Two names, one river.

Musings from a nine day, 65 mile white-water canoeing trip on the Rio Grande

What are boundaries?  How do you define borders, in the physical sense?  What does it mean to be on a river, floating between what we know as one and another?  A river that divides two countries on paper, but in this vast desert only divides a piece of land?  A river that has two names?  The Rio Grande, or the Rio Bravo?  I do not see any disparity here.  I do not see black or white.  Only one reality is found out here.  My eyes are fixed; transfixed by a calm, blue river, weaving a path through an arid landscape, reflecting the golden hues of towering, complementary canyons on either side.

Nature always has a way of putting humanity in perspective.  These rocks, these cliffs, and this mighty river were all here long before our evolutionary ancestors roamed the earth.  The river has existed for millions of years.  The rocks were here then – they have slightly changed – but they are still here today.  The rocks remind me of what truly “matters” and what we often overlook as we go about our daily life.  There are larger forces at play here, and these cliffs, nature’s rising monuments, will remain long after we all perish.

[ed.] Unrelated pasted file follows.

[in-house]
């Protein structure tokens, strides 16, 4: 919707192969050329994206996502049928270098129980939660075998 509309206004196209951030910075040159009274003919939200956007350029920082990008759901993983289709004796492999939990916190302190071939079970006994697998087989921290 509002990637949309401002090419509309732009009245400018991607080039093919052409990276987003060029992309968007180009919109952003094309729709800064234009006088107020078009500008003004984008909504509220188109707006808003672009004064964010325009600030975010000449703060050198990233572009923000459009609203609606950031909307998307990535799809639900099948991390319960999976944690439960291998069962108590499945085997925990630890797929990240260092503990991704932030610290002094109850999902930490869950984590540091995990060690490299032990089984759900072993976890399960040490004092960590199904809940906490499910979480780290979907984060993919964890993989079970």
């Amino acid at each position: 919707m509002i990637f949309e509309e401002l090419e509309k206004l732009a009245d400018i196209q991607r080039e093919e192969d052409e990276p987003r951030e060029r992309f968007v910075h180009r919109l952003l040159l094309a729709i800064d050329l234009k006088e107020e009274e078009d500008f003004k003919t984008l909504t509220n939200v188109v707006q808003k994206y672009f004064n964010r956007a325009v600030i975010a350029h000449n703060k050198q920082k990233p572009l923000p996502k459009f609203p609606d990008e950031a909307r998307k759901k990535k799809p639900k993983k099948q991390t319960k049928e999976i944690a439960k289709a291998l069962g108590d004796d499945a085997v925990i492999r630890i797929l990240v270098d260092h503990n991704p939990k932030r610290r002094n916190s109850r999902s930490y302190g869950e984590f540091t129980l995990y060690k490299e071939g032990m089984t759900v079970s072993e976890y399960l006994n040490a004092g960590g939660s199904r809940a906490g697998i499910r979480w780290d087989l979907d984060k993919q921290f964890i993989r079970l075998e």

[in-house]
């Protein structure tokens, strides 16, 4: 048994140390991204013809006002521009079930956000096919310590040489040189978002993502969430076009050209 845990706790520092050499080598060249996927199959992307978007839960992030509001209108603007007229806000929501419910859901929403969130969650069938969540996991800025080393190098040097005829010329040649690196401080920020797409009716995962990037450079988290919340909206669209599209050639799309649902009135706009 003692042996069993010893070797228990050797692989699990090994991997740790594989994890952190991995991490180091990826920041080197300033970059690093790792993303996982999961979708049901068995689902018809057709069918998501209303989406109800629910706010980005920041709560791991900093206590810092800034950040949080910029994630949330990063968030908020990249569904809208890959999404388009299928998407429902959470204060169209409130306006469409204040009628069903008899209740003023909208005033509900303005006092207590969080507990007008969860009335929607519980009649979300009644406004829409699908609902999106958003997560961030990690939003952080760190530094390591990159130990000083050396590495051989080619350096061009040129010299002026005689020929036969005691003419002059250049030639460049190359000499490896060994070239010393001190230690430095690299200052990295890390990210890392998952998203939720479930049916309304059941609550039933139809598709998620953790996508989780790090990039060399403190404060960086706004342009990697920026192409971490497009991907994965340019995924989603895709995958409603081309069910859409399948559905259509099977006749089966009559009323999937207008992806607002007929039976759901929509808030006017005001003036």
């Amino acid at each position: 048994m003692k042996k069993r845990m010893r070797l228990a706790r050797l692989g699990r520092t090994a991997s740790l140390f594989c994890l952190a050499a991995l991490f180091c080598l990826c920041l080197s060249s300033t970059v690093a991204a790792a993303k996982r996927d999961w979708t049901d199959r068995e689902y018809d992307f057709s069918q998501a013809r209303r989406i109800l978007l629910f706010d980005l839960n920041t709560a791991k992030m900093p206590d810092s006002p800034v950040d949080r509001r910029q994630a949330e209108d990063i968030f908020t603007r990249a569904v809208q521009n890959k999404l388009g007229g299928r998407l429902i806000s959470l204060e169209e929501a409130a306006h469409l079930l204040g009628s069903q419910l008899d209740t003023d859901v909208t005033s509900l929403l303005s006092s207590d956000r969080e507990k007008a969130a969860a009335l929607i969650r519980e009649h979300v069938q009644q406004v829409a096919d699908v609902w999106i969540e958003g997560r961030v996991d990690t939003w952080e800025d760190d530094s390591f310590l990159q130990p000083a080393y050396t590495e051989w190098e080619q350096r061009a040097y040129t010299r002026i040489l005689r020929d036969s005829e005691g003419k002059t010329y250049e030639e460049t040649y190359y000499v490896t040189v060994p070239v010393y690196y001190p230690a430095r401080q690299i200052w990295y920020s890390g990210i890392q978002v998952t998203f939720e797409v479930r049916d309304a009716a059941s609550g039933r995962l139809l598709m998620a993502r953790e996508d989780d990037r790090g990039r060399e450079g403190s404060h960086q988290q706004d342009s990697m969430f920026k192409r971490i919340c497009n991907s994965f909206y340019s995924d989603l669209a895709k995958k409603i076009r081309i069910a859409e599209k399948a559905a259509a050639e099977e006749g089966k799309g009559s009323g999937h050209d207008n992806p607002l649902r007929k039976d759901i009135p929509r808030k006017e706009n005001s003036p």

It’s dawn and the sun is barely peeking over the canyons in the distance.  I look down the tranquil river and I’m stunned by a brilliant reflection.  The ridges are carved right as they are left.  The sound is the same on the north bank as it is on the south bank.  I see only one blue sky above me, and only one sun warming me up.  Sticks, rocks, and carcasses find their way from one side of the bank to the other, taking thousands of years of river power or calmly floating in a days time.

So tell me, what do borders mean when you are surrounded by this great, harmonizing energy?  Why the disparity, when really all is one and one is all in the end?  The canvas of nature will always trump whatever painting we coat it with.

March 2009 (updated January 2011)


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